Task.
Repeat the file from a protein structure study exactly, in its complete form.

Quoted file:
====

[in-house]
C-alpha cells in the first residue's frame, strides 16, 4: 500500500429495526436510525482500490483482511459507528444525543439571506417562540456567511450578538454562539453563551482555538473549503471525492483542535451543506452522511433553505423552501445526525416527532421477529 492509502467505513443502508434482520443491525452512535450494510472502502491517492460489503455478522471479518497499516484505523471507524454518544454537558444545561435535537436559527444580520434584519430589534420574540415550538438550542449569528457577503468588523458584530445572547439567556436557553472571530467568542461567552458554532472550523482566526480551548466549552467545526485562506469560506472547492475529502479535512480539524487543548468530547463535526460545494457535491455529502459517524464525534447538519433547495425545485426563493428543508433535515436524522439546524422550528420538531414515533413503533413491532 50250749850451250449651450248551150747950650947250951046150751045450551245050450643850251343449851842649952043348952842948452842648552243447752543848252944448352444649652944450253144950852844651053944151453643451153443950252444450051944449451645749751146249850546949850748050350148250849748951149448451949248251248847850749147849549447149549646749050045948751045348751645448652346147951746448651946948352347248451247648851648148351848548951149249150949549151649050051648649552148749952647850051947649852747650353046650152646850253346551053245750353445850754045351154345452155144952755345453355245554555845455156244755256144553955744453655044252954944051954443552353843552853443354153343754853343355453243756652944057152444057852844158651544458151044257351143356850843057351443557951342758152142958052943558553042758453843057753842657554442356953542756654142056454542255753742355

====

[in-house]
C-alpha cells in the first residue's frame, strides 16, 4: 500500500429495526436510525482500490483482511459507528444525543439571506417562540456567511450578538454562539453563551482555538473549503471525492483542535451543506452522511433553505423552501445526525416527532421477529 492509502467505513443502508434482520443491525452512535450494510472502502491517492460489503455478522471479518497499516484505523471507524454518544454537558444545561435535537436559527444580520434584519430589534420574540415550538438550542449569528457577503468588523458584530445572547439567556436557553472571530467568542461567552458554532472550523482566526480551548466549552467545526485562506469560506472547492475529502479535512480539524487543548468530547463535526460545494457535491455529502459517524464525534447538519433547495425545485426563493428543508433535515436524522439546524422550528420538531414515533413503533413491532 50250749850451250449651450248551150747950650947250951046150751045450551245050450643850251343449851842649952043348952842948452842648552243447752543848252944448352444649652944450253144950852844651053944151453643451153443950252444450051944449451645749751146249850546949850748050350148250849748951149448451949248251248847850749147849549447149549646749050045948751045348751645448652346147951746448651946948352347248451247648851648148351848548951149249150949549151649050051648649552148749952647850051947649852747650353046650152646850253346551053245750353445850754045351154345452155144952755345453355245554555845455156244755256144553955744453655044252954944051954443552353843552853443354153343754853343355453243756652944057152444057852844158651544458151044257351143356850843057351443557951342758152142958052943558553042758453843057753842657554442356953542756654142056454542255753742355